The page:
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No-Recording Policies May Violate the National Labor Relations Act

Published by and on August 22, 2017

The Second Circuit Upholds the National Labor Relations Board’s decision that an overbroad no-recording policy violates the National Labor Relations Act (NLRA).

The Second Circuit Upholds the National Labor Relations Board’s decision that an overbroad no-recording policy violates the National Labor Relations Act (NLRA).

In a Summary Order issued on June 1, 2017, the Second Circuit affirmed the decision and order of the National Labor Relations Board (NLRB) finding that Whole Foods violated Section 8(a)(1) of the National Labor Relations Act (NLRA) by maintaining overbroad no-recording policies. Section 8(a)(1) prohibits employers from interfering with, restraining, or coercing employees in the exercise of their right to self-organization, join a labor organization, bargain collectively, and engage in other concerted activities.

The NLRB has previously held that a rule can violate this section even if it does not explicitly restrict protected activity. Thus, a rule can violate the NLRA if employees could reasonably construe the rule to prohibit the protected activity, the rule was implemented in response to union activity, or the rule has been applied to restrict the employees’ rights under the NLRA.

Whole Food’s rules at issue restricted employees from recording conversations, phone calls, images, or company meetings with any recording devices without prior approval. Whole Foods provided testimony that these rules applied regardless of whether the employee was engaged in protected activity. Whole Foods stated that these rules were implemented to promote an open-door culture where employees are encouraged to speak out.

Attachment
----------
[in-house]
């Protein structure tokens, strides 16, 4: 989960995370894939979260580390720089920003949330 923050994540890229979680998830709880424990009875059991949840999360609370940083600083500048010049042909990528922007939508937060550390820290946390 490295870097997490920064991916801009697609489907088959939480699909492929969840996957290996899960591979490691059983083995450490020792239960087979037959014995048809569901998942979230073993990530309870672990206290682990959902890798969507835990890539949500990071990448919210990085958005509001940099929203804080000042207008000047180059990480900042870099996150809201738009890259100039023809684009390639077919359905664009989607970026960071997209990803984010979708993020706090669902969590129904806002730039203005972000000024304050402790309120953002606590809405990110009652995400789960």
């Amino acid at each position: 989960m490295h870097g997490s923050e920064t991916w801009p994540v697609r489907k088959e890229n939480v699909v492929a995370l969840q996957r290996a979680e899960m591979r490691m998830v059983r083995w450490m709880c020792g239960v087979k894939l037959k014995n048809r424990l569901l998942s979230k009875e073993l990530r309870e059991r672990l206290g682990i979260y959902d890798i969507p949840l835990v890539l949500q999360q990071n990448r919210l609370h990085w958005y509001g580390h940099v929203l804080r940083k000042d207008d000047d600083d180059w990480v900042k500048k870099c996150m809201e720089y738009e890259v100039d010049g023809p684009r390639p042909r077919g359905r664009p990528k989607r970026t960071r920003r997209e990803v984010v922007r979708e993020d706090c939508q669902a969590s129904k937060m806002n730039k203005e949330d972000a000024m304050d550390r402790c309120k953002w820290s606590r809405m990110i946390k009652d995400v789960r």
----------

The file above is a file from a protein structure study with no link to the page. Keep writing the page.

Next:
The NLRB, however, held that these rules could reasonably be construed to prohibit Section 7 activity as recordings and posting of photos are protected by Section 7 if they show employees acted in protected activity. For example, the recordings may document protected picketing, unsafe working conditions, or discussions of terms and conditions of employment. The NLRB ordered Whole Foods to cease and desist from enforcing these rules.

The Second Circuit found this decision to be reasonable and agreed that Whole Food’s no-recording policies were overbroad as they also applied to protected activity. The court therefore affirmed the NLRB’s decision and order against Whole Foods.

Welter Insight

With the prevalence of devices in the workplace that have the capability to record images and conversations (such as cell phones and computers), many employers are wary of the types of information that could be recorded, and in response, have enacted policies that in some way prohibit recording. Yet, employers should stay away from blanket no-recording policies and carefully craft any restrictions on recording to avoid running afoul of the NLRA.

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